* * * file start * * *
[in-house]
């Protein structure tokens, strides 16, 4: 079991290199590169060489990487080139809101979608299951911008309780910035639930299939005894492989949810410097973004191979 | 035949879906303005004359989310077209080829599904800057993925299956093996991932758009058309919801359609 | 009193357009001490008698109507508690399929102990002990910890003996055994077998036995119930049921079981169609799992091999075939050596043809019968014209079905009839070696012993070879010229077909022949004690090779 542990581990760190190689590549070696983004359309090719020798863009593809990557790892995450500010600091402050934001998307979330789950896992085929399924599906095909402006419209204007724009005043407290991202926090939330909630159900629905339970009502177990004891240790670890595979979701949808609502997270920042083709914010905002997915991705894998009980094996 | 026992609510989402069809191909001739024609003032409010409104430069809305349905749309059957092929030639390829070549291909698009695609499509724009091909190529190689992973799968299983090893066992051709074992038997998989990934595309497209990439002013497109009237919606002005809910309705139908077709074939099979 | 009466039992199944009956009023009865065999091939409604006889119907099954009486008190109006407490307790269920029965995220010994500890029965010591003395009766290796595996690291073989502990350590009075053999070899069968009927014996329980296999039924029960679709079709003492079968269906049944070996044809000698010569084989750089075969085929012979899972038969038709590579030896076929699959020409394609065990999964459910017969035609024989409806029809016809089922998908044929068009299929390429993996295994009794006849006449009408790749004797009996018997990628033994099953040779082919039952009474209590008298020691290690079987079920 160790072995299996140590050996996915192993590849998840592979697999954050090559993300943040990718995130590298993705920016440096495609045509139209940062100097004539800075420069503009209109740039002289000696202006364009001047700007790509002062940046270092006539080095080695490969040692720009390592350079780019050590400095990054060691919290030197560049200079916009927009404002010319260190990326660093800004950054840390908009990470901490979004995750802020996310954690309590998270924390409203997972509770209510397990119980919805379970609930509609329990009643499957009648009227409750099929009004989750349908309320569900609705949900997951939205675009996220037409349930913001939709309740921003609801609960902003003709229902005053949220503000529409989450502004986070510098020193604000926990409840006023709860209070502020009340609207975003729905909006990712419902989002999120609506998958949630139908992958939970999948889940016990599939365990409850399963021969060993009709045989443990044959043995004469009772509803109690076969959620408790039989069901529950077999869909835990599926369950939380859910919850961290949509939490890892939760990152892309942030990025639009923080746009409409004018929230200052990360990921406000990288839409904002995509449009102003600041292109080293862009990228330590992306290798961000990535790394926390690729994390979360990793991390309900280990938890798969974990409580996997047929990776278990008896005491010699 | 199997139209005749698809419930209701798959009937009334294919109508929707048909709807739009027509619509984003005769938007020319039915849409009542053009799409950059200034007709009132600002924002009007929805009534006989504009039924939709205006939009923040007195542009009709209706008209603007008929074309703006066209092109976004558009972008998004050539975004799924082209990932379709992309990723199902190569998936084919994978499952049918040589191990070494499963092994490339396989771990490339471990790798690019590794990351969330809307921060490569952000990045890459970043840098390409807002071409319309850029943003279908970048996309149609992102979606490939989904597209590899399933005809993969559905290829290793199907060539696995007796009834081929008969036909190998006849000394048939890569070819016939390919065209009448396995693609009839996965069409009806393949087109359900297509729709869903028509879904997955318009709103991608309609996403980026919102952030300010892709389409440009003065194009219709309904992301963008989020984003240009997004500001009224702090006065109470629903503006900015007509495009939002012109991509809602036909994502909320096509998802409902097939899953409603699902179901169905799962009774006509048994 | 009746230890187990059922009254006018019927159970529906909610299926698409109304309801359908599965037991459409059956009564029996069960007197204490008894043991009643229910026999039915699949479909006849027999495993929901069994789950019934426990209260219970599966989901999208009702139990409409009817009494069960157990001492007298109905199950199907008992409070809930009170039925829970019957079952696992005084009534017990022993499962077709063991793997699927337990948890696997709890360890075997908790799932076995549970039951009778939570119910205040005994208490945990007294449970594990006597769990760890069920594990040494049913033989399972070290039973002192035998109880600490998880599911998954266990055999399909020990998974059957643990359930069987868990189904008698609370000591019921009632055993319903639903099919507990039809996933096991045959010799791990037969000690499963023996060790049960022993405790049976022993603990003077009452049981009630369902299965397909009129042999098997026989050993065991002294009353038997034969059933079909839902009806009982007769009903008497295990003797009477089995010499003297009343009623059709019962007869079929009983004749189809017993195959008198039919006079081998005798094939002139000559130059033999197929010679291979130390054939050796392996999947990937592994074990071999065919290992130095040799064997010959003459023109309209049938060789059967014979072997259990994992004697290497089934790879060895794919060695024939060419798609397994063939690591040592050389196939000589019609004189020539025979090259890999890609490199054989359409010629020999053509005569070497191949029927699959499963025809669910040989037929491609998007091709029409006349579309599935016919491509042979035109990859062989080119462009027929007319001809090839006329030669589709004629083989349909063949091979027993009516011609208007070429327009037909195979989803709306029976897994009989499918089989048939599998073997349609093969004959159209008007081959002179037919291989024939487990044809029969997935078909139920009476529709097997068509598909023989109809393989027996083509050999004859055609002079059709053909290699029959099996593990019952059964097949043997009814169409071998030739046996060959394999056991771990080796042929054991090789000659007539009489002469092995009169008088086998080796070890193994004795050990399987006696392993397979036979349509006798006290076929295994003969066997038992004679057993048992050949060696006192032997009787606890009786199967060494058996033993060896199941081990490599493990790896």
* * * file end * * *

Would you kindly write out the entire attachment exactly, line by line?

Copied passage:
[in-house]
């Protein structure tokens, strides 16, 4: 079991290199590169060489990487080139809101979608299951911008309780910035639930299939005894492989949810410097973004191979 | 035949879906303005004359989310077209080829599904800057993925299956093996991932758009058309919801359609 | 009193357009001490008698109507508690399929102990002990910890003996055994077998036995119930049921079981169609799992091999075939050596043809019968014209079905009839070696012993070879010229077909022949004690090779 542990581990760190190689590549070696983004359309090719020798863009593809990557790892995450500010600091402050934001998307979330789950896992085929399924599906095909402006419209204007724009005043407290991202926090939330909630159900629905339970009502177990004891240790670890595979979701949808609502997270920042083709914010905002997915991705894998009980094996 | 026992609510989402069809191909001739024609003032409010409104430069809305349905749309059957092929030639390829070549291909698009695609499509724009091909190529190689992973799968299983090893066992051709074992038997998989990934595309497209990439002013497109009237919606002005809910309705139908077709074939099979 | 009466039992199944009956009023009865065999091939409604006889119907099954009486008190109006407490307790269920029965995220010994500890029965010591003395009766290796595996690291073989502990350590009075053999070899069968009927014996329980296999039924029960679709079709003492079968269906049944070996044809000698010569084989750089075969085929012979899972038969038709590579030896076929699959020409394609065990999964459910017969035609024989409806029809016809089922998908044929068009299929390429993996295994009794006849006449009408790749004797009996018997990628033994099953040779082919039952009474209590008298020691290690079987079920 160790072995299996140590050996996915192993590849998840592979697999954050090559993300943040990718995130590298993705920016440096495609045509139209940062100097004539800075420069503009209109740039002289000696202006364009001047700007790509002062940046270092006539080095080695490969040692720009390592350079780019050590400095990054060691919290030197560049200079916009927009404002010319260190990326660093800004950054840390908009990470901490979004995750802020996310954690309590998270924390409203997972509770209510397990119980919805379970609930509609329990009643499957009648009227409750099929009004989750349908309320569900609705949900997951939205675009996220037409349930913001939709309740921003609801609960902003003709229902005053949220503000529409989450502004986070510098020193604000926990409840006023709860209070502020009340609207975003729905909006990712419902989002999120609506998958949630139908992958939970999948889940016990599939365990409850399963021969060993009709045989443990044959043995004469009772509803109690076969959620408790039989069901529950077999869909835990599926369950939380859910919850961290949509939490890892939760990152892309942030990025639009923080746009409409004018929230200052990360990921406000990288839409904002995509449009102003600041292109080293862009990228330590992306290798961000990535790394926390690729994390979360990793991390309900280990938890798969974990409580996997047929990776278990008896005491010699 | 199997139209005749698809419930209701798959009937009334294919109508929707048909709807739009027509619509984003005769938007020319039915849409009542053009799409950059200034007709009132600002924002009007929805009534006989504009039924939709205006939009923040007195542009009709209706008209603007008929074309703006066209092109976004558009972008998004050539975004799924082209990932379709992309990723199902190569998936084919994978499952049918040589191990070494499963092994490339396989771990490339471990790798690019590794990351969330809307921060490569952000990045890459970043840098390409807002071409319309850029943003279908970048996309149609992102979606490939989904597209590899399933005809993969559905290829290793199907060539696995007796009834081929008969036909190998006849000394048939890569070819016939390919065209009448396995693609009839996965069409009806393949087109359900297509729709869903028509879904997955318009709103991608309609996403980026919102952030300010892709389409440009003065194009219709309904992301963008989020984003240009997004500001009224702090006065109470629903503006900015007509495009939002012109991509809602036909994502909320096509998802409902097939899953409603699902179901169905799962009774006509048994 | 009746230890187990059922009254006018019927159970529906909610299926698409109304309801359908599965037991459409059956009564029996069960007197204490008894043991009643229910026999039915699949479909006849027999495993929901069994789950019934426990209260219970599966989901999208009702139990409409009817009494069960157990001492007298109905199950199907008992409070809930009170039925829970019957079952696992005084009534017990022993499962077709063991793997699927337990948890696997709890360890075997908790799932076995549970039951009778939570119910205040005994208490945990007294449970594990006597769990760890069920594990040494049913033989399972070290039973002192035998109880600490998880599911998954266990055999399909020990998974059957643990359930069987868990189904008698609370000591019921009632055993319903639903099919507990039809996933096991045959010799791990037969000690499963023996060790049960022993405790049976022993603990003077009452049981009630369902299965397909009129042999098997026989050993065991002294009353038997034969059933079909839902009806009982007769009903008497295990003797009477089995010499003297009343009623059709019962007869079929009983004749189809017993195959008198039919006079081998005798094939002139000559130059033999197929010679291979130390054939050796392996999947990937592994074990071999065919290992130095040799064997010959003459023109309209049938060789059967014979072997259990994992004697290497089934790879060895794919060695024939060419798609397994063939690591040592050389196939000589019609004189020539025979090259890999890609490199054989359409010629020999053509005569070497191949029927699959499963025809669910040989037929491609998007091709029409006349579309599935016919491509042979035109990859062989080119462009027929007319001809090839006329030669589709004629083989349909063949091979027993009516011609208007070429327009037909195979989803709306029976897994009989499918089989048939599998073997349609093969004959159209008007081959002179037919291989024939487990044809029969997935078909139920009476529709097997068509598909023989109809393989027996083509050999004859055609002079059709053909290699029959099996593990019952059964097949043997009814169409071998030739046996060959394999056991771990080796042929054991090789000659007539009489002469092995009169008088086998080796070890193994004795050990399987006696392993397979036979349509006798006290076929295994003969066997038992004679057993048992050949060696006192032997009787606890009786199967060494058996033993060896199941081990490599493990790896």